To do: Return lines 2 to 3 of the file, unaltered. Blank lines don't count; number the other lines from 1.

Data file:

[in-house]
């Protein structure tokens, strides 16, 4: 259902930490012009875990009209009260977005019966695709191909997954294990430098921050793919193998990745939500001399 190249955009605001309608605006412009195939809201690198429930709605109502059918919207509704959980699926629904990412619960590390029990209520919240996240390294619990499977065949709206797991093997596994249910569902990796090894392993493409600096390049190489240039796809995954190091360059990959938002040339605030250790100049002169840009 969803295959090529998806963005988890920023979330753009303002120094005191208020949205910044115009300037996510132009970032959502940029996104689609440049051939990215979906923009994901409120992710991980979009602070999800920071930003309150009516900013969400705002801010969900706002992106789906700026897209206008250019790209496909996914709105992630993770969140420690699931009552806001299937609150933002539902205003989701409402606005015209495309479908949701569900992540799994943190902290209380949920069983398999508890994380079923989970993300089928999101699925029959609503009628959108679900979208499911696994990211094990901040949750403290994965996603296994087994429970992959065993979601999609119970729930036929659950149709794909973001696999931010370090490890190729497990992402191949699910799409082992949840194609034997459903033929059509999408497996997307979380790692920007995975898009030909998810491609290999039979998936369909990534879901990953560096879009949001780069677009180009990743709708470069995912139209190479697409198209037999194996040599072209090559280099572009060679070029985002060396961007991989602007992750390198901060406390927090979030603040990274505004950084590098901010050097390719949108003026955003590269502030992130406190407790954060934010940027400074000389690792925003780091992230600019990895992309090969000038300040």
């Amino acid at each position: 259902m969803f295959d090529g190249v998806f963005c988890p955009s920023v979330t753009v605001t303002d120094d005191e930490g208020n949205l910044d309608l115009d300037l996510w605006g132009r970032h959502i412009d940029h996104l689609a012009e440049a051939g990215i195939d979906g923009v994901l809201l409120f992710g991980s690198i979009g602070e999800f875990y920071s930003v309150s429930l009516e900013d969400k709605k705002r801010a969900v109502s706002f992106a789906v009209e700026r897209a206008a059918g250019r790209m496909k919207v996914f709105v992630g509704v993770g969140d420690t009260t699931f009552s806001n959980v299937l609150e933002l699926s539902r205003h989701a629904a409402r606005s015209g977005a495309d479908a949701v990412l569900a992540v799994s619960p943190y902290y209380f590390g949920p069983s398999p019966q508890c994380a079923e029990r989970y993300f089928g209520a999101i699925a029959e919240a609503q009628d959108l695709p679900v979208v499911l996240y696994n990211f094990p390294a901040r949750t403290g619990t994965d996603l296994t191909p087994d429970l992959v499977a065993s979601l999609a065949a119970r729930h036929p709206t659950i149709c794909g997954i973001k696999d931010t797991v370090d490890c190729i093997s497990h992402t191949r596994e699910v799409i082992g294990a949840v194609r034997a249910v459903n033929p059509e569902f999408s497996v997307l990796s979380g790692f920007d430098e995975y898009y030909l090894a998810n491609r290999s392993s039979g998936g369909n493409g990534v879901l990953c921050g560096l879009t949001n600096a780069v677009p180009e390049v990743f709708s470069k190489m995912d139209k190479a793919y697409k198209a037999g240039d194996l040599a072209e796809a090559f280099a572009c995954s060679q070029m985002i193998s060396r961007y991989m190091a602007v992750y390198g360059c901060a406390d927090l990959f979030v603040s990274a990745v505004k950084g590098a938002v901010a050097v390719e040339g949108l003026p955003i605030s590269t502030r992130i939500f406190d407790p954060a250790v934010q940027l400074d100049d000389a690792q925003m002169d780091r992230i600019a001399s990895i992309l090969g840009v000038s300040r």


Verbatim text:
């Protein structure tokens, strides 16, 4: 259902930490012009875990009209009260977005019966695709191909997954294990430098921050793919193998990745939500001399 190249955009605001309608605006412009195939809201690198429930709605109502059918919207509704959980699926629904990412619960590390029990209520919240996240390294619990499977065949709206797991093997596994249910569902990796090894392993493409600096390049190489240039796809995954190091360059990959938002040339605030250790100049002169840009 969803295959090529998806963005988890920023979330753009303002120094005191208020949205910044115009300037996510132009970032959502940029996104689609440049051939990215979906923009994901409120992710991980979009602070999800920071930003309150009516900013969400705002801010969900706002992106789906700026897209206008250019790209496909996914709105992630993770969140420690699931009552806001299937609150933002539902205003989701409402606005015209495309479908949701569900992540799994943190902290209380949920069983398999508890994380079923989970993300089928999101699925029959609503009628959108679900979208499911696994990211094990901040949750403290994965996603296994087994429970992959065993979601999609119970729930036929659950149709794909973001696999931010370090490890190729497990992402191949699910799409082992949840194609034997459903033929059509999408497996997307979380790692920007995975898009030909998810491609290999039979998936369909990534879901990953560096879009949001780069677009180009990743709708470069995912139209190479697409198209037999194996040599072209090559280099572009060679070029985002060396961007991989602007992750390198901060406390927090979030603040990274505004950084590098901010050097390719949108003026955003590269502030992130406190407790954060934010940027400074000389690792925003780091992230600019990895992309090969000038300040």
């Amino acid at each position: 259902m969803f295959d090529g190249v998806f963005c988890p955009s920023v979330t753009v605001t303002d120094d005191e930490g208020n949205l910044d309608l115009d300037l996510w605006g132009r970032h959502i412009d940029h996104l689609a012009e440049a051939g990215i195939d979906g923009v994901l809201l409120f992710g991980s690198i979009g602070e999800f875990y920071s930003v309150s429930l009516e900013d969400k709605k705002r801010a969900v109502s706002f992106a789906v009209e700026r897209a206008a059918g250019r790209m496909k919207v996914f709105v992630g509704v993770g969140d420690t009260t699931f009552s806001n959980v299937l609150e933002l699926s539902r205003h989701a629904a409402r606005s015209g977005a495309d479908a949701v990412l569900a992540v799994s619960p943190y902290y209380f590390g949920p069983s398999p019966q508890c994380a079923e029990r989970y993300f089928g209520a999101i699925a029959e919240a609503q009628d959108l695709p679900v979208v499911l996240y696994n990211f094990p390294a901040r949750t403290g619990t994965d996603l296994t191909p087994d429970l992959v499977a065993s979601l999609a065949a119970r729930h036929p709206t659950i149709c794909g997954i973001k696999d931010t797991v370090d490890c190729i093997s497990h992402t191949r596994e699910v799409i082992g294990a949840v194609r034997a249910v459903n033929p059509e569902f999408s497996v997307l990796s979380g790692f920007d430098e995975y898009y030909l090894a998810n491609r290999s392993s039979g998936g369909n493409g990534v879901l990953c921050g560096l879009t949001n600096a780069v677009p180009e390049v990743f709708s470069k190489m995912d139209k190479a793919y697409k198209a037999g240039d194996l040599a072209e796809a090559f280099a572009c995954s060679q070029m985002i193998s060396r961007y991989m190091a602007v992750y390198g360059c901060a406390d927090l990959f979030v603040s990274a990745v505004k950084g590098a938002v901010a050097v390719e040339g949108l003026p955003i605030s590269t502030r992130i939500f406190d407790p954060a250790v934010q940027l400074d100049d000389a690792q925003m002169d780091r992230i600019a001399s990895i992309l090969g840009v000038s300040r």